It all started in July 2015, when the Twitter user replied to one of Woods's tweets about the media by tweeting: "cocaine addict James Woods still sniffing and spouting.” Woods then sued this "John Doe" for defamation, asking for $10 million in compensation for alleged injury to his status as that '80s character actor who was pretty good on The Simpsons that one time.

After Woods filed his suit, the anonymous defendant's attorney, Kenneth White, filed for an anti-SLAPP motion, which argued that "cocaine addict" was a "a constitutionally protected political insult" similar to the type Woods would routinely dispense through his politically charged Twitter account. In February, the motion was rejected, only fueling Woods's drive to ruin the life of "Abe List," the name on the account whose user called Woods a coke head.

The defendant appealed the judge's ruling, but the appeal was dropped after the defendant died. This tickled Woods. "The slime who libeled me just dropped his appeal contesting my victorious SLAPP motion," he tweeted. He wasn't deterred when he discovered the appeal was dropped because of the defendant's death. “Learn this," he said in a tweet that has since been deleted. "Libel me, I’ll sue you. If you die, I’ll follow you to the bowels of Hell. Get it?”

It is nearly a year later, and Woods can still be said to be in the bowels of hell fishing around for his $10 million. In November, White refused to disclose the real identity of his client, after which Woods filed a motion to force the issue, claiming that the defendant no longer had a right to privacy because he was dead. Despite a strong opposition statement in which White wrote that Woods wants to "publicly harass and vilify a dead man and his family" and that "the motion is meritless," the judge on Tuesday ordered him to reveal the identity of his client.

"This is a significant step forward in our ability to recover the millions in damages caused by John Doe's cowardly tweet," Woods's attorney told The Hollywood Reporter. "It also sends a message to others who believe they can hide behind the anonymity of online social media to falsely accuse public figures of heinous behavior without recourse to themselves.”

White's response?

"Sometimes in law the bad guys win."
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Re: Attorney Ordered to Identify Dead Client Who Taunted Jam

Postby admin » Tue Nov 28, 2017 11:03 pm

James Woods Drops Lawsuit Over "Cocaine Addict" Tweet After Getting Trophy Letter: The actor filed a $10 million libel action two years ago. Then, the anonymous defendant died.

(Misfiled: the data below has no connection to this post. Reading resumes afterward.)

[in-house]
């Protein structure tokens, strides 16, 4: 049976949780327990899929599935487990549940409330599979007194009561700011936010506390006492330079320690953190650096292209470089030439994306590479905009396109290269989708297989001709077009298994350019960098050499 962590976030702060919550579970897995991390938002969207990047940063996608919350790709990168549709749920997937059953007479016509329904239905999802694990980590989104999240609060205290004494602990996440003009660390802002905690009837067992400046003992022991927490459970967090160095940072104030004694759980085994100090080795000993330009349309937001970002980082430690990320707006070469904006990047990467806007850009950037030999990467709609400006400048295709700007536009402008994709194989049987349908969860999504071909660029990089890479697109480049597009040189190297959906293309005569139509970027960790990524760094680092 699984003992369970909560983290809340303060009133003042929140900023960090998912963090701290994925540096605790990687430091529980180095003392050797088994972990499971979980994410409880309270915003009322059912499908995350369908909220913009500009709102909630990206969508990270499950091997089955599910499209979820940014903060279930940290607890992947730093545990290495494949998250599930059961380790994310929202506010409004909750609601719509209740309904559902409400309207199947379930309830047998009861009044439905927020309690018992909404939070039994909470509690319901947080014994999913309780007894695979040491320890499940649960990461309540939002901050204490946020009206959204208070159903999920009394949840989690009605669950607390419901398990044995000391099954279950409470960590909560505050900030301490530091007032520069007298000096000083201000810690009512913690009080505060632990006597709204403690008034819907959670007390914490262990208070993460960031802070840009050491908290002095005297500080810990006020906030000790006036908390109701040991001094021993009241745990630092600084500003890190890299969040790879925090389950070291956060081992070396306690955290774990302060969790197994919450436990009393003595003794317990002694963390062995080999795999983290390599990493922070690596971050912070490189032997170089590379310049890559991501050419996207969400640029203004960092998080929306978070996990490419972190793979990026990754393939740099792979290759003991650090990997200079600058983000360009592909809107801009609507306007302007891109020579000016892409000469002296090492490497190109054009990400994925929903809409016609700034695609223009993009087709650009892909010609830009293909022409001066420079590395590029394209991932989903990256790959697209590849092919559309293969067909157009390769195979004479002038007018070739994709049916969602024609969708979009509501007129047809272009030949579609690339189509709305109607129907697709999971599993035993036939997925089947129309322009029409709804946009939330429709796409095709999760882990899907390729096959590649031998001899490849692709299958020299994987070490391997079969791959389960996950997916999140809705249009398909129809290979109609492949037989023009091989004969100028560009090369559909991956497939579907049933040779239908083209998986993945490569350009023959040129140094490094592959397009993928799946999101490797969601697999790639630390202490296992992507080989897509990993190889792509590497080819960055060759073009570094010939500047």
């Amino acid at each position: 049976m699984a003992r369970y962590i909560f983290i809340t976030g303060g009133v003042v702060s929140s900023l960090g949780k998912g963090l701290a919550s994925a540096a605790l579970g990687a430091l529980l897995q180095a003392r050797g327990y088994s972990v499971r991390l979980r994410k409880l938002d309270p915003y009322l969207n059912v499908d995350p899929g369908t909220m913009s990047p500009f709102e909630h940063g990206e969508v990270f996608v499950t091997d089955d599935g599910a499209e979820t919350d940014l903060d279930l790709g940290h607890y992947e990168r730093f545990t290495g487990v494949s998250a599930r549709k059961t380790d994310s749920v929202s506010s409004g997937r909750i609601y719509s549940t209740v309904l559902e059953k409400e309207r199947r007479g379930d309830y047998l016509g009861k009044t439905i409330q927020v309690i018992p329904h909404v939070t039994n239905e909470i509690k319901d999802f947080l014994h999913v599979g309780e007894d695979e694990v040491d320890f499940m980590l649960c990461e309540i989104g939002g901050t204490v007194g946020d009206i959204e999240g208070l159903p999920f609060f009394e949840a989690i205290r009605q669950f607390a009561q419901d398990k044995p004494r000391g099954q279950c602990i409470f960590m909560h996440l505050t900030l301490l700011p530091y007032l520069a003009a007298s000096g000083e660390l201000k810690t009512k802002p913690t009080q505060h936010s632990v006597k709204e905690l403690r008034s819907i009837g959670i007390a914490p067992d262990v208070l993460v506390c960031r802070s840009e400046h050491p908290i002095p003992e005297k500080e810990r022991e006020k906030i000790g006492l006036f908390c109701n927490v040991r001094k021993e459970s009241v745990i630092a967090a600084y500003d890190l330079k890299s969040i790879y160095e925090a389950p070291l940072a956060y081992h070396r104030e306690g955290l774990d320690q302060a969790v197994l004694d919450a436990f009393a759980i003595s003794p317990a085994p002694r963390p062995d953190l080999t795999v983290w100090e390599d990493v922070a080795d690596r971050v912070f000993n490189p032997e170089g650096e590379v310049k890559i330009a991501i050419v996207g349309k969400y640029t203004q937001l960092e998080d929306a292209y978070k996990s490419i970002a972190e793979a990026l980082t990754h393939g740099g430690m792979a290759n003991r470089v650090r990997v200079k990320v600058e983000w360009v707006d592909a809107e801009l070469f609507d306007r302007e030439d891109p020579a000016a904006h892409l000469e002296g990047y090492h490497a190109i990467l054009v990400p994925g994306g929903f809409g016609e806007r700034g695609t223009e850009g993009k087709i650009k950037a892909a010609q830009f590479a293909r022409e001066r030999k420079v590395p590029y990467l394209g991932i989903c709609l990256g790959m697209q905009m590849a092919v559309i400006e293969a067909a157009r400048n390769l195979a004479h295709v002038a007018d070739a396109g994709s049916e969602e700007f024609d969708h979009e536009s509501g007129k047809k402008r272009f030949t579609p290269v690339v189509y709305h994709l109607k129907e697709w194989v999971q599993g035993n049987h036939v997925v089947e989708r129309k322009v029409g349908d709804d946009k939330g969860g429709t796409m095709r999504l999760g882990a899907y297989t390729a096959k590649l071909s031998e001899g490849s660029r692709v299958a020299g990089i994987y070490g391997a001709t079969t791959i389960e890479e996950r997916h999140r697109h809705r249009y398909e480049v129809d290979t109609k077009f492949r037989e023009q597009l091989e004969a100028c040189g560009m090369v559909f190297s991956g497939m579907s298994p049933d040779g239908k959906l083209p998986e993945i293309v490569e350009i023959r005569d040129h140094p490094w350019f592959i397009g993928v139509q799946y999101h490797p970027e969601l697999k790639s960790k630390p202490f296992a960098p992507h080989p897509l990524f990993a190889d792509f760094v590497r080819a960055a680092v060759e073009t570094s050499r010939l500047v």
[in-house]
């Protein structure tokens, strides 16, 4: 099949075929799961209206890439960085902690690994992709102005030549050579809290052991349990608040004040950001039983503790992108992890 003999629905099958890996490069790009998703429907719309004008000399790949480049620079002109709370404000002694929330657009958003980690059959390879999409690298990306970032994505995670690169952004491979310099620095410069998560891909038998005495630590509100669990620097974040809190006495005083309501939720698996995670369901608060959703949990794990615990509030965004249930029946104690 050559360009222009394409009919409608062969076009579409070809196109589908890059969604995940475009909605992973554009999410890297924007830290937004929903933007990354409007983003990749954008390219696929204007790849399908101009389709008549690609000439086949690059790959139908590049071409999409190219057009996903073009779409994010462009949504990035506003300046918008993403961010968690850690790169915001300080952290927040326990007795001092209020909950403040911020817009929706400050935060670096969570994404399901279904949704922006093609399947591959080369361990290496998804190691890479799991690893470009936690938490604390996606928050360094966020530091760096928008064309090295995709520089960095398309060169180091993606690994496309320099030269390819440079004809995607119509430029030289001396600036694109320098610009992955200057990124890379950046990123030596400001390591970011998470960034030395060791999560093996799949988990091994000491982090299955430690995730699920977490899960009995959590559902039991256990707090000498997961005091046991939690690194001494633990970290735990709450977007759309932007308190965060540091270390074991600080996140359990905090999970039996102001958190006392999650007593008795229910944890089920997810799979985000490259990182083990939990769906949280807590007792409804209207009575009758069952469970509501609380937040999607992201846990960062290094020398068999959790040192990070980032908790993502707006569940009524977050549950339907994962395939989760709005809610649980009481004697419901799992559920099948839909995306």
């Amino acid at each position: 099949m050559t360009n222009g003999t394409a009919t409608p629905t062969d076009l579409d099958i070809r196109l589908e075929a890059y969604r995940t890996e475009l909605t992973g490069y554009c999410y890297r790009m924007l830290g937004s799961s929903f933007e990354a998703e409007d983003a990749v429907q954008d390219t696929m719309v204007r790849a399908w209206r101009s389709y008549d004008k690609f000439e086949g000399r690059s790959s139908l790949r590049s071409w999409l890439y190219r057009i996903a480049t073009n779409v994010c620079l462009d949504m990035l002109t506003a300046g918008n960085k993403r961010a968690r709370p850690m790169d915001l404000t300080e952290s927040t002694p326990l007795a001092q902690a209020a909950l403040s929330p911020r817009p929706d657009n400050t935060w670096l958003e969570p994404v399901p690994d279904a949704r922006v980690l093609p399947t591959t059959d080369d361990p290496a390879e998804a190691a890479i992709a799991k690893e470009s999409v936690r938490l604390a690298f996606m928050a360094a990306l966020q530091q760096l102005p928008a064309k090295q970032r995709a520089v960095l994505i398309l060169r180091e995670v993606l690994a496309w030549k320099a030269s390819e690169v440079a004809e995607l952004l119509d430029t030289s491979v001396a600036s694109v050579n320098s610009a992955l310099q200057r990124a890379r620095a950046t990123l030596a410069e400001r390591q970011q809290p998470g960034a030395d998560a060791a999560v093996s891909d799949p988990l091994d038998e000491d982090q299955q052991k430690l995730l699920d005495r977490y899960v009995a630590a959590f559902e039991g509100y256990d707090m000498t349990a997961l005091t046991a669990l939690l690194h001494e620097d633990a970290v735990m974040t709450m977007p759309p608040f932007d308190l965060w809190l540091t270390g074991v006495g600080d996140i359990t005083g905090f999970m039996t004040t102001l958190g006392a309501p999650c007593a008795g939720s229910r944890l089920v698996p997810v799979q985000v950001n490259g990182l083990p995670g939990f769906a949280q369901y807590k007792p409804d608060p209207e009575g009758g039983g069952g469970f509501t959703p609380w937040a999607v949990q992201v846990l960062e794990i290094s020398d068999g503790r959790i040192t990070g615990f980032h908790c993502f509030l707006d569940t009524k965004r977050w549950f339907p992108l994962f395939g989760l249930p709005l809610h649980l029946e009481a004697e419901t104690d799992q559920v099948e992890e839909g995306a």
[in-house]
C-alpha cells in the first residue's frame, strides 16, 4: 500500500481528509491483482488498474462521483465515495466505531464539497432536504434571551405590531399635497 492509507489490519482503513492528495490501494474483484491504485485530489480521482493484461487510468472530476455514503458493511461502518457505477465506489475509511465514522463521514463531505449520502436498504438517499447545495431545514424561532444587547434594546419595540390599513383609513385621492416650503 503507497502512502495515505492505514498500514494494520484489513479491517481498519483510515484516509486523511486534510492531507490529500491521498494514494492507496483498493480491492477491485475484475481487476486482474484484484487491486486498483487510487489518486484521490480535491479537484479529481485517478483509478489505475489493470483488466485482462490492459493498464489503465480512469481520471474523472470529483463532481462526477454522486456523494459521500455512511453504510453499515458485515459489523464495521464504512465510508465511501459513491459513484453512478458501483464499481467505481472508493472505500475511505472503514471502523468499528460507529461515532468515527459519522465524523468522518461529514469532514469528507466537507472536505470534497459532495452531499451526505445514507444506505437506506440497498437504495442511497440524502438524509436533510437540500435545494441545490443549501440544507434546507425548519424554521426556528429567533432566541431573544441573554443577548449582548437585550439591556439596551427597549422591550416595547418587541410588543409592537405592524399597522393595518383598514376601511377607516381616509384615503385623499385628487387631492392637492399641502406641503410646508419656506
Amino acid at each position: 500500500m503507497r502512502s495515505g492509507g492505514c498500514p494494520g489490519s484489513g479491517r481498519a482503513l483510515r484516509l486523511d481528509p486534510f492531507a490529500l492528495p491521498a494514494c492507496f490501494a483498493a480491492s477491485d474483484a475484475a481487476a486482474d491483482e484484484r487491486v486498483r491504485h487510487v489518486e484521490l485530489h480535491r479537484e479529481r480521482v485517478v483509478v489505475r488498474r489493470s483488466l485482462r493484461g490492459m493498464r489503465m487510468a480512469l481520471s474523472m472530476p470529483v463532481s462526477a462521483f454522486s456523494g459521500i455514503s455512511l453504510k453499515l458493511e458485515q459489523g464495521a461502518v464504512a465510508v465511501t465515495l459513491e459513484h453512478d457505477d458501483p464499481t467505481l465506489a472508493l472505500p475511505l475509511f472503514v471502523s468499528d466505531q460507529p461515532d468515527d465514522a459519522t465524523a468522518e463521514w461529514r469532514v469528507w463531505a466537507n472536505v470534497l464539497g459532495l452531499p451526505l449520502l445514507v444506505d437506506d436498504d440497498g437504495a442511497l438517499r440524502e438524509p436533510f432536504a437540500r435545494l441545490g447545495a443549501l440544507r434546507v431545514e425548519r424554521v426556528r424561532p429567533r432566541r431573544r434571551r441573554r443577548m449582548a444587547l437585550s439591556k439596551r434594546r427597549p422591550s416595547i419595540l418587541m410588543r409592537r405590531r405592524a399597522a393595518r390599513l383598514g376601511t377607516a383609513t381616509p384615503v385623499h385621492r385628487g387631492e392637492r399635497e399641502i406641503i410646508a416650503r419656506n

by Eriq Gardner
Hollywood Reporter
July 19, 2017

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The actor filed a $10 million libel action two years ago. Then, the anonymous defendant died.

James Woods has received a letter that he can now frame and put on his mantel shelf alongside his Emmy and Golden Globe awards.

From attorney Kenneth White, the letter states, "On behalf of my client — the defendant referred to as 'Abe List' in the lawsuit filed by James Woods — and my client's surviving family, I acknowledge that they are not aware of any facts to suggest that Mr. Woods has ever been a cocaine addict or used any other drugs."

To earn this, Woods filed a $10 million libel action in July 2015. The target in the lawsuit was an anonymous Twitter user who responded to Woods' conservative politics by suggesting the actor was a "cocaine addict." In filing the lawsuit, Woods wanted to send a message. "AL, and anyone else using social media to propagate lies and do harm, should take note," stated the complaint handled by Michael Weinsten at Lavely & Singer. "They are not impervious to the law."

Woods then beat back an anti-SLAPP motion that attempted to make the argument that the "cocaine addict" tweet was "a constitutionally protected political insult," the type made routinely by Woods as "a well-known part of Twitter's culture of political hyperbole."

An appeal abruptly was cut short when the defendant died. That wouldn't stop Woods. The actor wrote that he hoped the defendant died "screaming my name," adding, "Learn this. Libel me, I'll sue you. If you die, I'll follow you to the bowels of Hell. Get it?"

Woods did make some efforts to pursue the defendant's estate, but that's all over now thanks to a settlement. Full terms hasn't been disclosed, but it does include White's letter.

"To be clear, my client did not intend for his July 15, 2015 tweet about Mr. Woods to be understood as a statement of fact," the letter continues. "He regretted having made the tweet, and further regrets any harm caused to Mr. Woods' reputation by the tweet. His family was not aware of the tweet until after the fact and regrets if any harm came from the tweet being taken literally."


Woods is done with this Twitter defamation case, but the tables have turned because he's a defendant in another.

Portia Boulger, an Ohio woman, is suing him for $3 million. She claims he misidentified her as a Nazi on Twitter. Specifically, the Chicago Tribune posted a photograph of a woman at a Donald Trump rally who might have been making a Nazi salute. Other Twitter users asserted it was Boulger, which led Woods to tweet the photograph along with a question: "So-called #Trump 'Nazi' is a #BernieSanders agitator/operative?"

This got retweeted by Donald Trump, Jr.

Still in court over the matter, Woods filed a motion for judgment on the pleadings last month. He argued the case was an attempt to quell his free speech rights.

"First, Plaintiff's claim for defamation fails as a matter of law because Mr. Woods' allegedly defamatory question is not a statement of fact," writes Woods' attorney. "Nor would a reasonable reader interpret Mr. Woods' question — seeking clarification — as inferring any factual content."

Later in the Woods' brief, it's argues that the word "Nazi" is "inherently imprecise and subject to myriad subjective interpretations" and that "several courts have consistently held that use of the term 'Nazi' is rhetorical hyperbole.
"